I’m in the midst of a story for the newspaper about drought and climate change that looks at the importance of temperature. It is not simply whether more or less rain falls, but also how much evaporation there is. This is the critical message from Richard Seager’s 2007 paper about the permanent Dust Bowl.
That is also the message from this week’s discussion of current conditions in Texas from the Drought Monitor:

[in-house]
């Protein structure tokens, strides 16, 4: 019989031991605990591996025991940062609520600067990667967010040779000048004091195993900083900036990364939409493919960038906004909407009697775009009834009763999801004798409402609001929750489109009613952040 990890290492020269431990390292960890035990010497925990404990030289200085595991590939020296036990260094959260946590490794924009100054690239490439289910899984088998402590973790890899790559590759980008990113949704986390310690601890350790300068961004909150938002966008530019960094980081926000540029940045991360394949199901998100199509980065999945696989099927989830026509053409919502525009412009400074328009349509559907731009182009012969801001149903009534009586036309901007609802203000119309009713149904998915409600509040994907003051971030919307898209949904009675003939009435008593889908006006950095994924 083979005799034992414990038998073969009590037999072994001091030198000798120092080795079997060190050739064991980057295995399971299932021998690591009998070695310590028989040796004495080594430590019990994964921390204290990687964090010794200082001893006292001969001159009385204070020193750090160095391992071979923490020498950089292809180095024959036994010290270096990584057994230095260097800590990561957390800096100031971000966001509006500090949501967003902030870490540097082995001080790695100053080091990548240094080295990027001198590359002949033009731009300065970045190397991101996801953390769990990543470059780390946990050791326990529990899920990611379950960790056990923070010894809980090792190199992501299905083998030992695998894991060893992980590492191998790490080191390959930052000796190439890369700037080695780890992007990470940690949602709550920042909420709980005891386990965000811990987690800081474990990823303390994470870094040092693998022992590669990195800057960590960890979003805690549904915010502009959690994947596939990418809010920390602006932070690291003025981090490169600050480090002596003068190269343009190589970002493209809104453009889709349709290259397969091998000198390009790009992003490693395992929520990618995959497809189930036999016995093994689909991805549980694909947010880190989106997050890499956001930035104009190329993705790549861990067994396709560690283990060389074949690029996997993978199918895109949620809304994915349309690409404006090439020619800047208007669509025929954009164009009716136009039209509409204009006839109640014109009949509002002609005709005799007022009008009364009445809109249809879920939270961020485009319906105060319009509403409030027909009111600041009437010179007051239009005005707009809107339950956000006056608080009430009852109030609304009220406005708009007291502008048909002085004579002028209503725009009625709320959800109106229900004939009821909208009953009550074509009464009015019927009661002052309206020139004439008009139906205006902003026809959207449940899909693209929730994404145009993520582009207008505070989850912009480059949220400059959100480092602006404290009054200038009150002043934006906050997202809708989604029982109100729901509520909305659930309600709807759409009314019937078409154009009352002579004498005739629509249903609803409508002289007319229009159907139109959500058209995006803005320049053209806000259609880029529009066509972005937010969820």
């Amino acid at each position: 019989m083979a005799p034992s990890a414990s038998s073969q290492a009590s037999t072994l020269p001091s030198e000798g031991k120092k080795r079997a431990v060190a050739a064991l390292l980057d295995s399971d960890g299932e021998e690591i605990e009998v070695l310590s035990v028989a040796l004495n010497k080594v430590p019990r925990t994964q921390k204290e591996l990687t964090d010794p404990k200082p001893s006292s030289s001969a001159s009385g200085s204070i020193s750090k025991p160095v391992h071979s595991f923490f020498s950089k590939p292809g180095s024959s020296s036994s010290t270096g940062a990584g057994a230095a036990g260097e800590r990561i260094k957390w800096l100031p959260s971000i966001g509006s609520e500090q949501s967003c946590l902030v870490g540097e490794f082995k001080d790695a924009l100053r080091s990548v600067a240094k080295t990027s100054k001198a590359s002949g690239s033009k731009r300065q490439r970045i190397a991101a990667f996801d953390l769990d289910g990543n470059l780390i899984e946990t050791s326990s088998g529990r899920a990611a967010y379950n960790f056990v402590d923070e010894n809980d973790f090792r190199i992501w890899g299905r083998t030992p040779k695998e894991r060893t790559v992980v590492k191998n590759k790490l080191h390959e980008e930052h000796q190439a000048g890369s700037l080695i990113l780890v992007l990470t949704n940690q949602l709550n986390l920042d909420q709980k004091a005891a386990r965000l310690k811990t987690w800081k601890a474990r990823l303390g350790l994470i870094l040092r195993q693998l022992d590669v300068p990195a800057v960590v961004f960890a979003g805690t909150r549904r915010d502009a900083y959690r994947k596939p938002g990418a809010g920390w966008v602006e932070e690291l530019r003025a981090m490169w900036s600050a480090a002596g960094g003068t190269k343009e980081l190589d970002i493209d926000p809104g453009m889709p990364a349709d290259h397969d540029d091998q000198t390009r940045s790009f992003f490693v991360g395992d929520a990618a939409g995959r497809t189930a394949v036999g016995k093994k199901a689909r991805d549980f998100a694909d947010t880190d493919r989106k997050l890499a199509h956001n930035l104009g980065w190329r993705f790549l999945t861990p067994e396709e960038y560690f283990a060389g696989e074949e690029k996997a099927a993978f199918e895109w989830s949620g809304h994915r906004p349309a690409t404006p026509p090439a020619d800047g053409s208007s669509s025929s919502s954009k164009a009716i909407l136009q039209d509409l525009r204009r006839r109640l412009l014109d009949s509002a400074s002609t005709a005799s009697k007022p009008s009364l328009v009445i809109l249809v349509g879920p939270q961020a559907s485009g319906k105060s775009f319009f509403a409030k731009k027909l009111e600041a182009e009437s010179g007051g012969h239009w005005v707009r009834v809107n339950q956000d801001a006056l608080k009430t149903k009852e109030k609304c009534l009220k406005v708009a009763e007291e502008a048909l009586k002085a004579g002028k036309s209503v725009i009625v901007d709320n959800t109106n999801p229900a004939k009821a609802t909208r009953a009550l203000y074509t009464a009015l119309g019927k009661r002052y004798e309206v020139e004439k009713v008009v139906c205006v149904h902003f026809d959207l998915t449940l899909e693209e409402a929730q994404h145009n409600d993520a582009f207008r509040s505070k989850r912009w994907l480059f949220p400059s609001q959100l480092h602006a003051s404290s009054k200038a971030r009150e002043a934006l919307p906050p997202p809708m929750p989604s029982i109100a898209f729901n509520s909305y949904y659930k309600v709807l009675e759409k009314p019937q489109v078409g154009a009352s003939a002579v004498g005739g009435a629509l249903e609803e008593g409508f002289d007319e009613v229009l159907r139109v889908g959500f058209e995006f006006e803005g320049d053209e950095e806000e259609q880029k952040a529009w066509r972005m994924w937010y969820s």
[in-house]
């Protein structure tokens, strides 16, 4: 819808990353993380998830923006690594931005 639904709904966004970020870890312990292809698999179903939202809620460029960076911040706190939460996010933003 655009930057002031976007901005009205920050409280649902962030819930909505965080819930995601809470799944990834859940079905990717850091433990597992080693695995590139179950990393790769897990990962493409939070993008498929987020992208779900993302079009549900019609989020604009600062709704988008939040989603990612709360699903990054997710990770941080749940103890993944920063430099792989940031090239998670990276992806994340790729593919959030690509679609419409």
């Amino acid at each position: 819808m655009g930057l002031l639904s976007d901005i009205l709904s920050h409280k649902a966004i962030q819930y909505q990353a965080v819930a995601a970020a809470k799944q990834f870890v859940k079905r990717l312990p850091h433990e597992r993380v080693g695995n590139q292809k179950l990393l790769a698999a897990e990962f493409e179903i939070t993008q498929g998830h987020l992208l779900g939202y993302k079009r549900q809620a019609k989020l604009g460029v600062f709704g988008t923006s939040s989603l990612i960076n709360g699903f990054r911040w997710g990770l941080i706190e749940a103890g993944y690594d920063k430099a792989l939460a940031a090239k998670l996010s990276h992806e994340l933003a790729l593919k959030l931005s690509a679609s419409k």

Historic drought continued to grip southern Texas, where San Antonio closed in on its driest two-year period on record. From August 1954 – September 1956, San Antonio—entrenched in an area of exceptional drought (D4)—received precipitation totaling 30.23 inches. During the current drought, only 24.78 inches (38 percent of normal) fell from September 1, 2007 – August 25, 2009. In other words, San Antonio would need 5.45 inches of rain during the last six days of August to prevent a record-low, two-year total. In addition, San Antonio’s tally of 100-degree days continued to climb. San Antonio’s former 1998 annual record of 36 days with triple-digit heat was broken long ago; through August 25, there have been 56 days with highs of 100 degrees F or greater. Elsewhere in southern Texas, locations such as Corpus Christi and Victoria endured a 79th consecutive day (June 8 – August 25) with above-normal temperatures.